The Soviet Union was supposed to be a classless society. Western leftists assumed that was true. They were wrong.  Not only did the Soviet Union have a rigid hierarchy of classes, but it had the same income inequality as any other economy in its class.

After WW2, the wealthiest ten percent of Russians took home more than seven times as much as the poorest Russians did.

Factory bosses took home 100 times the salary of factory workers. Managers made five times what their employees did. A small percentage of the country wallowed in luxury while a sizable underclass struggled to put food on the table. And these figures are hopelessly inadequate to describe real income inequality in the USSR because most of the real income at the top went unreported because it was derived from corruption and bribery which were and are widespread.

Official income in the USSR was only a fraction of real income which came from access to power. The Soviet black market was the real source of much of the wealth of the Soviet official who used his position to divert goods into the black market and even of the Soviet worker who could get rich on the side if he was fortunate enough to have a position in a factory that produced something worth stealing.

But it wasn't income inequality in the USSR that led to poverty and misery. It was the planned economy whose control of the means of production created product shortages by not producing what people wanted, rather what it thought they should have, and whose control over the means of distribution made the black market into the only real source of needed products.

The gap between the rich and the poor matters less than what the poor can buy for their money. That is why the left would rather talk about income inequality than the standard of living. It wants to play around with wealth redistribution, instead of dismantling their programs that make life so expensive. The same hypocrites jabbering about income inequality dream of imposing a Green carbon tax on everyone that will further raise the prices of all goods and services.

The left inflicts poverty and then campaigns against it. It raises the prices of products and the cost of services, it devalues incomes, destroys jobs and raises energy prices… and demands even more regulatory powers so that it can finally solve the poverty mess it creates once and for all.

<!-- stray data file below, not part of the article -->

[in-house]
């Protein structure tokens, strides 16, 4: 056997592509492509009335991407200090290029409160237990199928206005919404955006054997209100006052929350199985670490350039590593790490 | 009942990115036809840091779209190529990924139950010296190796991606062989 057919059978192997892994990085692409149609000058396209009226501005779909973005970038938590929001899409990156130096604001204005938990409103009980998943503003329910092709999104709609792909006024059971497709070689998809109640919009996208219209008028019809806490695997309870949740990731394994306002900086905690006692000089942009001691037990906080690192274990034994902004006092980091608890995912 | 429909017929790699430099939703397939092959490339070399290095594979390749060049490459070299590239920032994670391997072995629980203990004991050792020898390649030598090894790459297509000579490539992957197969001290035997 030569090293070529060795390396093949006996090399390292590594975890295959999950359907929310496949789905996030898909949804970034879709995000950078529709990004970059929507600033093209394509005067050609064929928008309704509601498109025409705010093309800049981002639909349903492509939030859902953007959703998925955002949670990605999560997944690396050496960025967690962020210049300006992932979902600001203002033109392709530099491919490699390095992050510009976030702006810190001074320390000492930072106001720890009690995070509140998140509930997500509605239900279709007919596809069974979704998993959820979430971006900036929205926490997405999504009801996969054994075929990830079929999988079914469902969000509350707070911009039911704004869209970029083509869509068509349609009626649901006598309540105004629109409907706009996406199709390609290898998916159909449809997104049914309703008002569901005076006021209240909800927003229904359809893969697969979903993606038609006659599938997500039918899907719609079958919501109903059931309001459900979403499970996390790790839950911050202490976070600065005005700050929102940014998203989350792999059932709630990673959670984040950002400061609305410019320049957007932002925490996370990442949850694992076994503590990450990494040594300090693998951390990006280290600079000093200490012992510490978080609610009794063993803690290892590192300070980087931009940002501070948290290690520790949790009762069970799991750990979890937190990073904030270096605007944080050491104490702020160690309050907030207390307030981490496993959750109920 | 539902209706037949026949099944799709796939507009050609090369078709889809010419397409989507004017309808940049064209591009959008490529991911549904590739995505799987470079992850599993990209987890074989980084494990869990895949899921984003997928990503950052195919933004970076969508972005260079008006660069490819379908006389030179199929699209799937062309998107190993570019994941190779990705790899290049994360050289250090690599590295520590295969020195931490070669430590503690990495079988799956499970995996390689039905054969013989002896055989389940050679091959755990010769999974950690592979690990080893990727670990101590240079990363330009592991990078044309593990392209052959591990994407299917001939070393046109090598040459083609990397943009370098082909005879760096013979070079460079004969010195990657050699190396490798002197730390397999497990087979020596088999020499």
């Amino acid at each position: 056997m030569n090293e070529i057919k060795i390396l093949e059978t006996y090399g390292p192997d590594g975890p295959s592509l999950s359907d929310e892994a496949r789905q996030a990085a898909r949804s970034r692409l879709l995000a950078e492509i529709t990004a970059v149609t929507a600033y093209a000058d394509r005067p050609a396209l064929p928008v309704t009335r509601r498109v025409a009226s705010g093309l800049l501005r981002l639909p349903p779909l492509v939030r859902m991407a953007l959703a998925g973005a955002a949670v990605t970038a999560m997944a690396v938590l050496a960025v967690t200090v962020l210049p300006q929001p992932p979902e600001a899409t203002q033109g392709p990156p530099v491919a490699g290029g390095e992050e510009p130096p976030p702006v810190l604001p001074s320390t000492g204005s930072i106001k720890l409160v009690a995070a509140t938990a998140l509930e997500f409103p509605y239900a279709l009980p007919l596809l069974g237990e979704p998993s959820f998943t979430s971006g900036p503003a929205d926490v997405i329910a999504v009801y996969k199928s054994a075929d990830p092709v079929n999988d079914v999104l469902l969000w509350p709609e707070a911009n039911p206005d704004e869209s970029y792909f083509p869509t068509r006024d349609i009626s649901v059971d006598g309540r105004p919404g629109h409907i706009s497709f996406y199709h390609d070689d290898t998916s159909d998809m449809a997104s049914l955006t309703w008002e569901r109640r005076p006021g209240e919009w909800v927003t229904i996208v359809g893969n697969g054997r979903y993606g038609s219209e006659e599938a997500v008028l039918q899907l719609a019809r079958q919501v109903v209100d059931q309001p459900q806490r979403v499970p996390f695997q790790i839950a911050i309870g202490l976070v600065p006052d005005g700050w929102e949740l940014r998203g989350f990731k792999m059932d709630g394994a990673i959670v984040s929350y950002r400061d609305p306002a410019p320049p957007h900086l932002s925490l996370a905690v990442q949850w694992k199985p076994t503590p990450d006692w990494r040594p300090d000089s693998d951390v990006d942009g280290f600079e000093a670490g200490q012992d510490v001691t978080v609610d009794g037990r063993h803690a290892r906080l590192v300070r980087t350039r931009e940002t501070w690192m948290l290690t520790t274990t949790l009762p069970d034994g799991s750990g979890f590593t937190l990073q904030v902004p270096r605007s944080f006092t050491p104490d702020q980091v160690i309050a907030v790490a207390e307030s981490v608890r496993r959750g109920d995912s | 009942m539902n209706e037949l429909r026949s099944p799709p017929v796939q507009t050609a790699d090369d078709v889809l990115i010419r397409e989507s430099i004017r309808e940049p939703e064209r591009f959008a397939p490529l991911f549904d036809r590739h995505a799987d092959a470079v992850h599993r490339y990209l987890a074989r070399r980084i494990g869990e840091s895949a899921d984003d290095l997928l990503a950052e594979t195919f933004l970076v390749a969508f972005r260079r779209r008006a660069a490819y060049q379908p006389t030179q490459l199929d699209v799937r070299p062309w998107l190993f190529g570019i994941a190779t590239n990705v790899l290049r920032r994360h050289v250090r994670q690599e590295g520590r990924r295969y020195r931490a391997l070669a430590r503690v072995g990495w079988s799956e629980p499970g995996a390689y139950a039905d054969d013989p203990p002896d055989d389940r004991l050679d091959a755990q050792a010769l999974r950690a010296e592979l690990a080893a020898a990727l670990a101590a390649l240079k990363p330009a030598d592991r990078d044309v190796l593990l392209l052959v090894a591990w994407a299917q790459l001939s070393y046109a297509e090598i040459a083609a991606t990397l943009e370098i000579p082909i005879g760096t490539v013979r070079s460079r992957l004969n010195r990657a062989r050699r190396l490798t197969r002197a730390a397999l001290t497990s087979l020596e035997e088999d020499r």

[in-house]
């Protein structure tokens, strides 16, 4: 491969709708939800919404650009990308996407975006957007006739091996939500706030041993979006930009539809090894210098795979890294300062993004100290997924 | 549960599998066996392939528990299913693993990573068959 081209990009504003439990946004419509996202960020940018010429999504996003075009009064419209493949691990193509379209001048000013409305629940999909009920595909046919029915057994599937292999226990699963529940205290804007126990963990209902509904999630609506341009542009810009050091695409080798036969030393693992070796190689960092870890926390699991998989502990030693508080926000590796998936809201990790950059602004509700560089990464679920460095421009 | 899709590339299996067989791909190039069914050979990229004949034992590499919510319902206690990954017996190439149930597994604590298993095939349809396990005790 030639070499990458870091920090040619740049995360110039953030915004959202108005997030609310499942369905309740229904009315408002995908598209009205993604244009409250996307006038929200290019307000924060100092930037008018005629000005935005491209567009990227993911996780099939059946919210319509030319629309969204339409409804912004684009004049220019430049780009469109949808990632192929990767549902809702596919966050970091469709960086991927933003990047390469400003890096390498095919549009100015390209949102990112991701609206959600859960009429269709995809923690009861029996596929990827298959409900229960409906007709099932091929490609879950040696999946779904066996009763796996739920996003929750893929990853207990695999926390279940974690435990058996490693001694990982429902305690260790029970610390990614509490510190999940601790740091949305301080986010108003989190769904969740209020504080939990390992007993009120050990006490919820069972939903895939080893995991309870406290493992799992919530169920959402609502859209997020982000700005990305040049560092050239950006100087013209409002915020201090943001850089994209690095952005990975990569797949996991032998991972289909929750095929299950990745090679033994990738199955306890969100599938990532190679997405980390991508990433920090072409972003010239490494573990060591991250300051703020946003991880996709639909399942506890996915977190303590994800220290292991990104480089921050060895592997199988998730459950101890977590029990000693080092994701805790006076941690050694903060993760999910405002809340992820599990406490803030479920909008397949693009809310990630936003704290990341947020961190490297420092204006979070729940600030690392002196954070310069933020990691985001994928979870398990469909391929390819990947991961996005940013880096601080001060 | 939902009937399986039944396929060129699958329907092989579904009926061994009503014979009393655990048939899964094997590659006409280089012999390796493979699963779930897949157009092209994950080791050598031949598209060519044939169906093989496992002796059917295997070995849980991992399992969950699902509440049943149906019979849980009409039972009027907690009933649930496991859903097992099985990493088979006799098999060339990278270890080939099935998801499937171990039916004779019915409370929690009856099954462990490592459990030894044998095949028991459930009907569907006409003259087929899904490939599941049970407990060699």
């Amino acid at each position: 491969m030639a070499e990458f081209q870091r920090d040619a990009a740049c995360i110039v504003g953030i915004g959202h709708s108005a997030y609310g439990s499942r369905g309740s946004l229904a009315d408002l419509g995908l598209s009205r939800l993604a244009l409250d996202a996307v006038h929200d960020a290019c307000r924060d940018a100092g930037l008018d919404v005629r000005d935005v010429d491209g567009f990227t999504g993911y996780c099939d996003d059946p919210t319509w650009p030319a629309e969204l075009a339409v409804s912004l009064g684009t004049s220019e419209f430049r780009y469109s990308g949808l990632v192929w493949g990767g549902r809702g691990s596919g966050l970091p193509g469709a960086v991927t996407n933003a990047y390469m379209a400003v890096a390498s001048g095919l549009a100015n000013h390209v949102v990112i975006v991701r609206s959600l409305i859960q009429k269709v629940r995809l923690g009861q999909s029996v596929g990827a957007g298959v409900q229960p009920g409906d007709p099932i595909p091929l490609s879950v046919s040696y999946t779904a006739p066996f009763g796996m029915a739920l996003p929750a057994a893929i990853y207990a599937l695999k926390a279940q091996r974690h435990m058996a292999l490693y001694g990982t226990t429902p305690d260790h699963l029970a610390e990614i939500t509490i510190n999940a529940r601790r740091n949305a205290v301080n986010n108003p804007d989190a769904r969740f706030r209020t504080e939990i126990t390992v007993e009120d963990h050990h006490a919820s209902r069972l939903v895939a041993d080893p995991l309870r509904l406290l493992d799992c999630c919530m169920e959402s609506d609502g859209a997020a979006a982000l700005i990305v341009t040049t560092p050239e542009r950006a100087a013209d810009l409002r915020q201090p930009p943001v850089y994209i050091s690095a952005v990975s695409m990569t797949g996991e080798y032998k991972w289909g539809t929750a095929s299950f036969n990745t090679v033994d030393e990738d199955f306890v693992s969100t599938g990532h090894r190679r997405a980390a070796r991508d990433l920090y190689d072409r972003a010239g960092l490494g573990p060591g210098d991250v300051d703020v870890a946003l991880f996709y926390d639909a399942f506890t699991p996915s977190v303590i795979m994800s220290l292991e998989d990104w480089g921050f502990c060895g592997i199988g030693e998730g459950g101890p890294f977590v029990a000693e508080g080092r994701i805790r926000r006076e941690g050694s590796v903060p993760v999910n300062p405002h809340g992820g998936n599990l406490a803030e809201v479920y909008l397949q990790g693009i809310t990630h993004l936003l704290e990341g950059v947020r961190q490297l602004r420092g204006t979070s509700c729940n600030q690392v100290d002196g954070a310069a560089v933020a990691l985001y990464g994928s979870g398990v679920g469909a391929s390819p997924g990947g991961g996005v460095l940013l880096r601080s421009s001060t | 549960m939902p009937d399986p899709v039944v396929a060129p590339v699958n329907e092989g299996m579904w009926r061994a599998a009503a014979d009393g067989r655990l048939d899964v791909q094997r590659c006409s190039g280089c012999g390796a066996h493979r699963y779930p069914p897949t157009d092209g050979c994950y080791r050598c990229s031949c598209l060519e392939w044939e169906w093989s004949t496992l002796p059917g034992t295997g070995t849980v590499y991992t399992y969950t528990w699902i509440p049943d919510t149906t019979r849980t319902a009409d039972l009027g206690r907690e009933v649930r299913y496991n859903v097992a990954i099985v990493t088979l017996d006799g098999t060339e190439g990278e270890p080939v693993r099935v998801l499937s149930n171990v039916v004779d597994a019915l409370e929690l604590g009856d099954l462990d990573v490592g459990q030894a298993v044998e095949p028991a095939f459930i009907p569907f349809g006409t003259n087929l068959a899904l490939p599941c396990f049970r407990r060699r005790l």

The United States has three times the income inequality rate of the Post-Communist Slovak Republic. But do you really want to live in the Slovak Republic, the second poorest member of the Eurozone, where the average monthly salary is barely above a thousand dollars a month and prices aren't nearly low enough to make up for the difference in disposable income.

Income inequality doesn't always mean prosperity. It can mean that, as it does in Mexico, that an elite has locked up the economy. It can also mean that the economy is productive. Income equality however usually means stagnation. Even more often it means that much of the real economic activity is unregulated, taking either in a black market or abroad.

Outside of the class warfare agenda, income inequality is not in and of itself meaningful. It exists as a political slogan.

Even if we assume that income inequality, rather than the standard of living, is the issue to focus on, the worst possible way to achieve it is through more centralization. Free enterprise top 1 and 10 percent incomes are vulnerable to market fluctuations. That's not the case in the Socialist sphere where incomes remain high regardless of economic performance.